Will making sweets less visible work?

We’ve all been victims of advertising at some point in our lives. Think about it; you decide to go on a healthy eating kick and cut the sugar in your diet, only to head to the supermarket and see your favourite treats all lined up at the checkout. You made an extra special effort to skip the sweet aisle but you still can’t escape those sweet treats! However, recent actions by supermarket stores have shown that changes may be on their way. This week, yet another high street chain has decided to ban sweets from its checkouts amid pressure from campaigners. The question is: will this be enough to prevent sugar overload and look after our children’s oral health?

Will making sweets less visible work

The retailer in question has joined a number of other retailers to promise to reduce the visibility of chocolate and sweets in their store. The changes will be coming into place by April this year and has come after pressure from campaigners claiming the ‘guilt aisles’ fuel obesity. It’s the latest chain to impose the ban – following supermarkets such as Tesco, Lidl, Aldi, and a pledge from Morrisons.

This poses an interesting question and possible debate on whether or not making sweets less visible will help to improve the diets, general, and oral health of children.

What’s happened so far?

As well as continuing campaigns to reduce visibility in stores, there has been a huge improvement in the Government’s attitudes towards sugar consumption. Already, the NHS has introduced a 20% tax on sugary drinks in all its shops and cafes. What’s more, a sugar tax was introduced in the recent budget, seeing an increase in the cost of sugary drinks. There have also been further calls to introduce a ban on certain offers, such as buy one get one free on sweets and sugary products.

Will making sweets less visible work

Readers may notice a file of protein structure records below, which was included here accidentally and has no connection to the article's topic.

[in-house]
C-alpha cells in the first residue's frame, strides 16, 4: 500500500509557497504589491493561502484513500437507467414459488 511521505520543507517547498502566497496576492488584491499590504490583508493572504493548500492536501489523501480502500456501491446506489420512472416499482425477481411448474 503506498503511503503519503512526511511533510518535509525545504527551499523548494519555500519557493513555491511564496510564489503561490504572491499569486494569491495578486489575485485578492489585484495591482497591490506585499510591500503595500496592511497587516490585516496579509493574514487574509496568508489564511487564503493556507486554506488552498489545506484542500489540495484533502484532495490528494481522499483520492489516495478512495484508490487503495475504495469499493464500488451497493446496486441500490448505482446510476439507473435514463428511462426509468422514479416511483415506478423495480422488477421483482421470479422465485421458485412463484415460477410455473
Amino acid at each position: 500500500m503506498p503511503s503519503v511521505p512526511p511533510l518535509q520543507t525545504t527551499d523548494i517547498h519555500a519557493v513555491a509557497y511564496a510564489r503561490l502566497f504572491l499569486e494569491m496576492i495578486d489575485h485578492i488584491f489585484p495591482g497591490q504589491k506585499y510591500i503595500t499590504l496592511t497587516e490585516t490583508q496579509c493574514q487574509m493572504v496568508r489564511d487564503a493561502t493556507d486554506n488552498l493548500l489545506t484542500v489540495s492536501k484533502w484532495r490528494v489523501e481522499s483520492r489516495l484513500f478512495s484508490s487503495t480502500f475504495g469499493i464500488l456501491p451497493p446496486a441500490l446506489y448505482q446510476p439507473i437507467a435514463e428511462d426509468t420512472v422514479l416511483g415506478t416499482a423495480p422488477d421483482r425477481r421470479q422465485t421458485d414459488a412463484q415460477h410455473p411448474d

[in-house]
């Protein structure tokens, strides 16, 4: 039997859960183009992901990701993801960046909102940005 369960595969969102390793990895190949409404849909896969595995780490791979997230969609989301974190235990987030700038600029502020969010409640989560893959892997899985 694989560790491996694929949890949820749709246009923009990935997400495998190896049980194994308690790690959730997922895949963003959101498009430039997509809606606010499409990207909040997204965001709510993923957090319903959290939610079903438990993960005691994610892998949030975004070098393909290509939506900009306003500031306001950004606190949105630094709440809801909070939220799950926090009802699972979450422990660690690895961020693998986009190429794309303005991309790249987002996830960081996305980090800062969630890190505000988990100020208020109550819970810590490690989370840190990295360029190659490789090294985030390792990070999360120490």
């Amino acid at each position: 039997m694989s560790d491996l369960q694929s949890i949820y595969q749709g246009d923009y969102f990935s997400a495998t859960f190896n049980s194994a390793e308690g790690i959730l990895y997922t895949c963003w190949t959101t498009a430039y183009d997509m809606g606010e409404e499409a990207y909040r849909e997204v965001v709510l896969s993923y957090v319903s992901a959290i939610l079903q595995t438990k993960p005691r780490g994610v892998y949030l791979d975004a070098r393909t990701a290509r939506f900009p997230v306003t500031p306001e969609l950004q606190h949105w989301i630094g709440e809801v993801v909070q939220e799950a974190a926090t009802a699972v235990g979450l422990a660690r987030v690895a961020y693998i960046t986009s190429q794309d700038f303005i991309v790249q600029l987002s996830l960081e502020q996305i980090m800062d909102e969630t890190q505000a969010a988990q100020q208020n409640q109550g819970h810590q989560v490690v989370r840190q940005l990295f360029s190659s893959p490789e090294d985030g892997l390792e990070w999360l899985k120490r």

Will it work: The debate

There’s no doubt about it, decreased visibility of sugary sweets in stores means that children are less likely to see them and be tempted. This is particularly true of young children, who won’t be wondering about supermarkets by themselves. Parents may also be less tempted to buy them on impulse and won’t be nagged by their little one’s that have been tempted at the tills. Over time, it’s likely that we’ll change our habits too.

However, teenagers will still be able to get their hands on chocolates and treats stocked elsewhere in the store. There will still be an aisle dedicated to these types of products. Sugary tweets will also be more visible in smaller shops such as corner shops and off licenses – making the temptation to tuck in still very real.

Will making sweets less visible work

For more information on the impact of sugar on oral health, read this blog post – which goes into detail on the matter. You can also book an appointment at AP Smilecare to get your teeth checked over and get some advice on oral health from the experts.

What are your opinions on this topic? Would you still go out of your way to head to the sweet aisle? Tell us in the comments below or tweet us @APSmilecare